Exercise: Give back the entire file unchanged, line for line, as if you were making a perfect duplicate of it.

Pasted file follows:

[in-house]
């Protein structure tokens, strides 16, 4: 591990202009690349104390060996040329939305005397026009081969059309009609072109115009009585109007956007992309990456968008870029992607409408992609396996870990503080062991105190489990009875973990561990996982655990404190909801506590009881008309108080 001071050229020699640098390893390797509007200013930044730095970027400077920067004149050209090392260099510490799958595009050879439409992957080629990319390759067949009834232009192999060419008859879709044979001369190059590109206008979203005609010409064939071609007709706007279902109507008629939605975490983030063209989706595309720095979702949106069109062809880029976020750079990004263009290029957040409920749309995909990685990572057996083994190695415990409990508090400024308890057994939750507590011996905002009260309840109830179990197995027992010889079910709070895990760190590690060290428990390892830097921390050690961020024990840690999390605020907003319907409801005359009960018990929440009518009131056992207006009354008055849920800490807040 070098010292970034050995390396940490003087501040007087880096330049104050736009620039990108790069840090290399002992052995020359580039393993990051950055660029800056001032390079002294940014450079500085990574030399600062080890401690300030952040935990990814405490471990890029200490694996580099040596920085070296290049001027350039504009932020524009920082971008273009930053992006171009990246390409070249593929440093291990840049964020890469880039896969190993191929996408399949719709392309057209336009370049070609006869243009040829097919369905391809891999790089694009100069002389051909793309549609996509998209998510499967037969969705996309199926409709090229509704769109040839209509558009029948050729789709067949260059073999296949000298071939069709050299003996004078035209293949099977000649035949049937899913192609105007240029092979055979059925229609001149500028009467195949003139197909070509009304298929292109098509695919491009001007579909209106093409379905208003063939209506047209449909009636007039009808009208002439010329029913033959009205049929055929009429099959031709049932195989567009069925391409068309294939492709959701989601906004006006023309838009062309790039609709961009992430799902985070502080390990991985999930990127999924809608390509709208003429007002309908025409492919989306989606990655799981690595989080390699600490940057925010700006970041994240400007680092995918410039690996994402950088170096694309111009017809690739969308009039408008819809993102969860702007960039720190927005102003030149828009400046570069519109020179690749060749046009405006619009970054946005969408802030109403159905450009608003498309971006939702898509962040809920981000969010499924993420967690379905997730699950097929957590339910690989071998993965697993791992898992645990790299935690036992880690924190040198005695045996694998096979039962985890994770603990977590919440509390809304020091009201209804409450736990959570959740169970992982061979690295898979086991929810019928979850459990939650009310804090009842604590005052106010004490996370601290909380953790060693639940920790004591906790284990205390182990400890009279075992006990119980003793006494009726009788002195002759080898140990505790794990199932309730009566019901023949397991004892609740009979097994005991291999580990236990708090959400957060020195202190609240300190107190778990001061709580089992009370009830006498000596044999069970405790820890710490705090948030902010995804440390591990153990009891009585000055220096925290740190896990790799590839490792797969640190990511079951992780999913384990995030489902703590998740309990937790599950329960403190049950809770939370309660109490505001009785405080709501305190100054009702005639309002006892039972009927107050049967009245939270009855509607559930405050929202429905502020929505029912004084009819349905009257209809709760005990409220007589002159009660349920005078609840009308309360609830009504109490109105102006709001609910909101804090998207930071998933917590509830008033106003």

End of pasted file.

[in-house]
């Protein structure tokens, strides 16, 4: 591990202009690349104390060996040329939305005397026009081969059309009609072109115009009585109007956007992309990456968008870029992607409408992609396996870990503080062991105190489990009875973990561990996982655990404190909801506590009881008309108080 001071050229020699640098390893390797509007200013930044730095970027400077920067004149050209090392260099510490799958595009050879439409992957080629990319390759067949009834232009192999060419008859879709044979001369190059590109206008979203005609010409064939071609007709706007279902109507008629939605975490983030063209989706595309720095979702949106069109062809880029976020750079990004263009290029957040409920749309995909990685990572057996083994190695415990409990508090400024308890057994939750507590011996905002009260309840109830179990197995027992010889079910709070895990760190590690060290428990390892830097921390050690961020024990840690999390605020907003319907409801005359009960018990929440009518009131056992207006009354008055849920800490807040 070098010292970034050995390396940490003087501040007087880096330049104050736009620039990108790069840090290399002992052995020359580039393993990051950055660029800056001032390079002294940014450079500085990574030399600062080890401690300030952040935990990814405490471990890029200490694996580099040596920085070296290049001027350039504009932020524009920082971008273009930053992006171009990246390409070249593929440093291990840049964020890469880039896969190993191929996408399949719709392309057209336009370049070609006869243009040829097919369905391809891999790089694009100069002389051909793309549609996509998209998510499967037969969705996309199926409709090229509704769109040839209509558009029948050729789709067949260059073999296949000298071939069709050299003996004078035209293949099977000649035949049937899913192609105007240029092979055979059925229609001149500028009467195949003139197909070509009304298929292109098509695919491009001007579909209106093409379905208003063939209506047209449909009636007039009808009208002439010329029913033959009205049929055929009429099959031709049932195989567009069925391409068309294939492709959701989601906004006006023309838009062309790039609709961009992430799902985070502080390990991985999930990127999924809608390509709208003429007002309908025409492919989306989606990655799981690595989080390699600490940057925010700006970041994240400007680092995918410039690996994402950088170096694309111009017809690739969308009039408008819809993102969860702007960039720190927005102003030149828009400046570069519109020179690749060749046009405006619009970054946005969408802030109403159905450009608003498309971006939702898509962040809920981000969010499924993420967690379905997730699950097929957590339910690989071998993965697993791992898992645990790299935690036992880690924190040198005695045996694998096979039962985890994770603990977590919440509390809304020091009201209804409450736990959570959740169970992982061979690295898979086991929810019928979850459990939650009310804090009842604590005052106010004490996370601290909380953790060693639940920790004591906790284990205390182990400890009279075992006990119980003793006494009726009788002195002759080898140990505790794990199932309730009566019901023949397991004892609740009979097994005991291999580990236990708090959400957060020195202190609240300190107190778990001061709580089992009370009830006498000596044999069970405790820890710490705090948030902010995804440390591990153990009891009585000055220096925290740190896990790799590839490792797969640190990511079951992780999913384990995030489902703590998740309990937790599950329960403190049950809770939370309660109490505001009785405080709501305190100054009702005639309002006892039972009927107050049967009245939270009855509607559930405050929202429905502020929505029912004084009819349905009257209809709760005990409220007589002159009660349920005078609840009308309360609830009504109490109105102006709001609910909101804090998207930071998933917590509830008033106003």